Faraday shielding pouches can also provide protection from this sort of theft. Check whether your keys fit fully into the pouch though, as some are designed just for credit cards. 

Billyeald advises: “Storing all sets of keys, spares included, away from household entry points is also important as it hampers the criminal’s ability to relay the signal.

“It may in some cases be possible to turn the system off entirely, so it’s worth checking with your dealer.”

Going back to more traditional or multi-layered approaches to security could also help to stop this kind of theft. 

National Police Chiefs’ Council Lead for vehicle crime, Deputy Assistant Commissioner Graham McNulty says:

 “Part of the reason for the recent increase in vehicle theft is the rapid development in technology.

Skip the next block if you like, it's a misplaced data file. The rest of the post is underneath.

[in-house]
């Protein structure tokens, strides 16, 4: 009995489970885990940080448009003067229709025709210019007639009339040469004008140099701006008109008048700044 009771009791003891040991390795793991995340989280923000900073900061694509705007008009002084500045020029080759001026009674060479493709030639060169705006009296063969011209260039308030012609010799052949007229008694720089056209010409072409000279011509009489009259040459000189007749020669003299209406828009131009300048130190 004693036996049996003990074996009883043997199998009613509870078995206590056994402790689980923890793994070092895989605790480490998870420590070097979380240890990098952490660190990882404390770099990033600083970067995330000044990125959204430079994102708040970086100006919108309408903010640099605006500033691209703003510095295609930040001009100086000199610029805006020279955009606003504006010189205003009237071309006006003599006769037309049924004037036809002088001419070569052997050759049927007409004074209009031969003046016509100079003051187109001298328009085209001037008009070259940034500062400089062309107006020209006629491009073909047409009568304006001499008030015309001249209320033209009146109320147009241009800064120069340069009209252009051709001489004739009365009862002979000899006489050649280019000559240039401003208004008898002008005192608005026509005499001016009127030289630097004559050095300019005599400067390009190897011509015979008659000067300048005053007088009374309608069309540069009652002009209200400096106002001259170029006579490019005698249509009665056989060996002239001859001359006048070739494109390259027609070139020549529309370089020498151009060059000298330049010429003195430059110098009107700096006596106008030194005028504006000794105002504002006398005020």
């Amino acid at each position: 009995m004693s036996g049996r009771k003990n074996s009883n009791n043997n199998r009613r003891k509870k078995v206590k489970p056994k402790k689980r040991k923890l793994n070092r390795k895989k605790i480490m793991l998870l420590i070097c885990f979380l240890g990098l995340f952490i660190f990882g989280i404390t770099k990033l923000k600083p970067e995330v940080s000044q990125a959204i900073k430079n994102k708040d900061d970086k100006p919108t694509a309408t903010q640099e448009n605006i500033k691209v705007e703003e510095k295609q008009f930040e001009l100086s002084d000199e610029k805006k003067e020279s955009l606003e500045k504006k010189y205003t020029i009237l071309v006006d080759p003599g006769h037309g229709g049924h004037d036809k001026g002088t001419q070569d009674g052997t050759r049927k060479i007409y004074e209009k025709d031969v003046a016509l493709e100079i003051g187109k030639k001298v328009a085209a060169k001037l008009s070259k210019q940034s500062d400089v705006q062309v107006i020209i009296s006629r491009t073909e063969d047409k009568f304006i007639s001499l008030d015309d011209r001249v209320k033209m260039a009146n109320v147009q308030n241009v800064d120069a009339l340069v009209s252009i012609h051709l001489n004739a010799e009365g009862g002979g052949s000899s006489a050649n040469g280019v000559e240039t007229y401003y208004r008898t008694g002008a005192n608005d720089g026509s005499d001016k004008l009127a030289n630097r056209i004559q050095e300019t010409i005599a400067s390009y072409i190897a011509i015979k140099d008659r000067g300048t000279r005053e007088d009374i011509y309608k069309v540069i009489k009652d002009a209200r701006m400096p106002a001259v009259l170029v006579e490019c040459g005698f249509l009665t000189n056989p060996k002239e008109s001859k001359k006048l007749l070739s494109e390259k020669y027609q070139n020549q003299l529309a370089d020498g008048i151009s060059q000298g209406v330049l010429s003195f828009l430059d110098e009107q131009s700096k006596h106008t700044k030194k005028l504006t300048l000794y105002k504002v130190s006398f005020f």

“The significant reductions in vehicle crime in the 1990s were achieved by police working with manufacturers to ‘design out’ crime with innovations like immobilisers, alarms and central locking. 

“This approach is as valid today as it was then...”

Immobilisers are electronic devices that prevent the car from being started unless the proper key is used. Although it won’t stop criminals trying to break in to your vehicle, they should prevent your car from being stolen. 

Although obvious, it’s worth taking an extra two minutes to ensure your car is locked. Even if you’re only leaving it for two minutes while you fill up at the petrol station. 

Traditional methods like steering locks/gearstick and handbrake locks also act as a visual deterrent for thieves, as well as adding an extra layer of security.